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Using regular expressions (regex) or formulas in Clay

Did you know that you can use regular expressions (regex) or formulas in Clay to extract text, do calculations, manipulate data, and more?

If you're relying on a single database for your lead lists, just wait until you see what's possible.

In this video, we show three different examples of manipulating data from multiple data sources to build unique lead lists that can be used in outreach campaigns to prospective customers.

First we show how to trim text after a character. Next, trimming next before a character. And finally, doing calculations and categorizing data in groups.


[00:00:00] Introduction

[00:00:00] Harris Kenny: You can use regular expressions or regex in Clay to manipulate data.

[00:00:05] Harris Kenny: When you think about the workflow. You're maybe getting the list from somewhere that's partial and you're doing enrichment, and then you want to prepare that list for whatever outreach it may be.

[00:00:14] Harris Kenny: Perhaps you're syncing that to your CRM. Perhaps you're running an email campaign. You can use regex to basically more efficiently do these data operations and clean up and formatting all in one place and then export.

[00:00:26] Harris Kenny: I'm going to show you three examples. How to pull before a character after a character, and then how to look at bins basically, or groups of numbers and then generate copy specific to what those numbers reflect. It's going to make more sense when I show you. So let's just jump in.

[00:00:44] Trimming text right after a character

[00:00:44] Harris Kenny: Here we have a list where we've got a set of domains. Which you can see in this column. And we're using Clay to find the LinkedIn profile for those companies. Now, in this case, it's school districts.

[00:00:57] Harris Kenny: LinkedIn includes in the mapped data locality. So this is coming from the LinkedIn page. You can see where, for example, Autauga county schools based in Prattville, Alabama.

[00:01:09] Harris Kenny: What we want to do is we want to get the city name and we want to include that in our copy.

[00:01:14] Harris Kenny: We've written a formula, which is using JavaScript regex here in Clay.

[00:01:18] Harris Kenny: We've got these brackets and we're referencing the locality, which is from LinkedIn, which is just from the domain.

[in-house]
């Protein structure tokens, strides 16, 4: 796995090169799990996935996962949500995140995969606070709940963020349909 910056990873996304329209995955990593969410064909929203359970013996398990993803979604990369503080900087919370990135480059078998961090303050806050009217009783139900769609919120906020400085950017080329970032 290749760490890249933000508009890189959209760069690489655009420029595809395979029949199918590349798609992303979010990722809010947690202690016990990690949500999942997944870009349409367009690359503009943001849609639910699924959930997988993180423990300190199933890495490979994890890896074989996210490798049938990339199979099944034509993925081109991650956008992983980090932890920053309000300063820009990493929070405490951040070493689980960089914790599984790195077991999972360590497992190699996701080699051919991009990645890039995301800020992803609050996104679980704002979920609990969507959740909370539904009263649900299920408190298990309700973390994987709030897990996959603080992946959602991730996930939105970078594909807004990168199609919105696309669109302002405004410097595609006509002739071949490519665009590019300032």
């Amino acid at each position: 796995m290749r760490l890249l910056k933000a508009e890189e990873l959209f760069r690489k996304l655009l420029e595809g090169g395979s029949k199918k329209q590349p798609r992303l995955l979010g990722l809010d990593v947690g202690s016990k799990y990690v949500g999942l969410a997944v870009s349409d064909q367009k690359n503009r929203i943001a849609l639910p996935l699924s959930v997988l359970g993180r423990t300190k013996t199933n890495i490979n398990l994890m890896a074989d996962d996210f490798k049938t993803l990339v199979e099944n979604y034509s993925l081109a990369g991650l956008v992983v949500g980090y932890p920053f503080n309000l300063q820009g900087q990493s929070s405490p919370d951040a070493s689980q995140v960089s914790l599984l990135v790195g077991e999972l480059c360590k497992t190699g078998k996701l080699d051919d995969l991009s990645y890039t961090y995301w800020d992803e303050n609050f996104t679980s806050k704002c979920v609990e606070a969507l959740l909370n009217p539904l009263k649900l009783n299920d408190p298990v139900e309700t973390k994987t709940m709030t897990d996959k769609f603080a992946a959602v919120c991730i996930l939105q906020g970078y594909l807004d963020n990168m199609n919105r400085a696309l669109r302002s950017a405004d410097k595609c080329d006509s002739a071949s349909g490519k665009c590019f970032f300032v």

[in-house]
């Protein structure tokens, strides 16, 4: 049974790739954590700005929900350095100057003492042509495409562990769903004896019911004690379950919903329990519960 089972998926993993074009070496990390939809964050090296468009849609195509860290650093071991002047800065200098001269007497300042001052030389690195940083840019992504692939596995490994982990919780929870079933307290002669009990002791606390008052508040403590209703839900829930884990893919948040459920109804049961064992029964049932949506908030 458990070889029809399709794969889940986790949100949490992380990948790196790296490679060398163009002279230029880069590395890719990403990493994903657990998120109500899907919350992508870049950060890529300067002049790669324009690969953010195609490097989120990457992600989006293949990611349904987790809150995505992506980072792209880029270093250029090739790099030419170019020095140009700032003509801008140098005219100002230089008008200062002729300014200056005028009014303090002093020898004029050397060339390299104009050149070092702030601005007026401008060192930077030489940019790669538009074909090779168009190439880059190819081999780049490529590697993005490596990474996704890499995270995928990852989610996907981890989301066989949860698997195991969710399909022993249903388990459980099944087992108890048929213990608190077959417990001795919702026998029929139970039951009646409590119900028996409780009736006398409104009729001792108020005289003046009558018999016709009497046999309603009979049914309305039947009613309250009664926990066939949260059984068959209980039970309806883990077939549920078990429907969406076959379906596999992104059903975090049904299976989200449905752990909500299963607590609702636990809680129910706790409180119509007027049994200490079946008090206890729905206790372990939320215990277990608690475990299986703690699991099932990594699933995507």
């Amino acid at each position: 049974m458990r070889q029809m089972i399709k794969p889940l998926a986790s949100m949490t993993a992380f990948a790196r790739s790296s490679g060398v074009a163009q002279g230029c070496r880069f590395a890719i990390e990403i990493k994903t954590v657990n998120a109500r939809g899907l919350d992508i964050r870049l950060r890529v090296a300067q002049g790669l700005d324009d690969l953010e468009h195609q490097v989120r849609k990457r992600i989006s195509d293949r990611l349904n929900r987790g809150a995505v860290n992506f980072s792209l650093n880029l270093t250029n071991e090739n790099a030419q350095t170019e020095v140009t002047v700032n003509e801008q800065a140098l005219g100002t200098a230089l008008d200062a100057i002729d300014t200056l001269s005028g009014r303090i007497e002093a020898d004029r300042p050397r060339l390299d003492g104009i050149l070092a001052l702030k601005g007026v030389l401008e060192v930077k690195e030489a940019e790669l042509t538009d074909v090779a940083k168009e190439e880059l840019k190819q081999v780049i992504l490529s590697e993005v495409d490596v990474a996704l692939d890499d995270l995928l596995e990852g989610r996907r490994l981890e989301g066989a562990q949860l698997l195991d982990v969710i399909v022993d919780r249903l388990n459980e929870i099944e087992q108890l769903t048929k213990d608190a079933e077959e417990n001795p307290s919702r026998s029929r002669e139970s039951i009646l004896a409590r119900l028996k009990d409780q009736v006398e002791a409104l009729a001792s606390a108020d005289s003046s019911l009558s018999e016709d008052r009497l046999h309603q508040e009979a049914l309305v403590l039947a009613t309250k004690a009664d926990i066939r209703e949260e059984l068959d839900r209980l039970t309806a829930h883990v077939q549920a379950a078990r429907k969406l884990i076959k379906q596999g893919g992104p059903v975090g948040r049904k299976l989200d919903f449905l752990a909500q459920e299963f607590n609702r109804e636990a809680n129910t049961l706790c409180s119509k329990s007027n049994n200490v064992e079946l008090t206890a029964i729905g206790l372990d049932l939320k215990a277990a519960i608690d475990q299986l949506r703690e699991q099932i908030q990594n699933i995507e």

[00:01:26] Harris Kenny: We're splitting off everything that comes after the comma and we're removing it.

[00:01:30] Harris Kenny: Now you can see that we've got only the city names.

[00:01:33] Harris Kenny: If you're using clay as this workspace, you can just get this done and not have to go to Google sheets or another place to manipulate the data.

[00:01:40] Trimming text left before a character

[00:01:40] Harris Kenny: Next, I want to show you an example of using regex to get everything that comes after a symbol.

[00:01:47] Harris Kenny: We've got full domains, now these are coming from email addresses, and I'm actually not going to show you the email addresses here, but you can see that we're using a formula.

[00:01:56] Harris Kenny: In this case, we're using the pop operator here to get everything that comes after the http://www. -- right?

[00:02:07] Harris Kenny: We just want to get a really clean domain that we can use to then do a site search, which I can explain this in another video we're using Google to do site searches for specific phrases.

[00:02:18] Doing calculations and categorizing data

[00:02:18] Harris Kenny: This third example is a little more complicated. We're doing a couple things here.

[00:02:22] Harris Kenny: First, we have a list of domains that we got through web scraping. Kind of a long story, not worth getting into here, but the point is we're doing some math and we are calculating first the number of employees, which we're getting from LinkedIn.

[00:02:37] Harris Kenny: Then we're doing a little bit of division and turning that into a ratio. We're taking the number of employees that are matched, and the total number of employees, dividing and then multiplying by a hundred in order to get a ratio, basically a clean number.

[00:02:51] Harris Kenny: And that ratio is then being used to determine the size.

[00:02:57] Conclusion

[00:02:57] Harris Kenny: There's a lot going on here and I'm happy to make more videos explaining these more complex operations. If people find this interesting, just let me know.

[00:03:03] Harris Kenny: Thanks.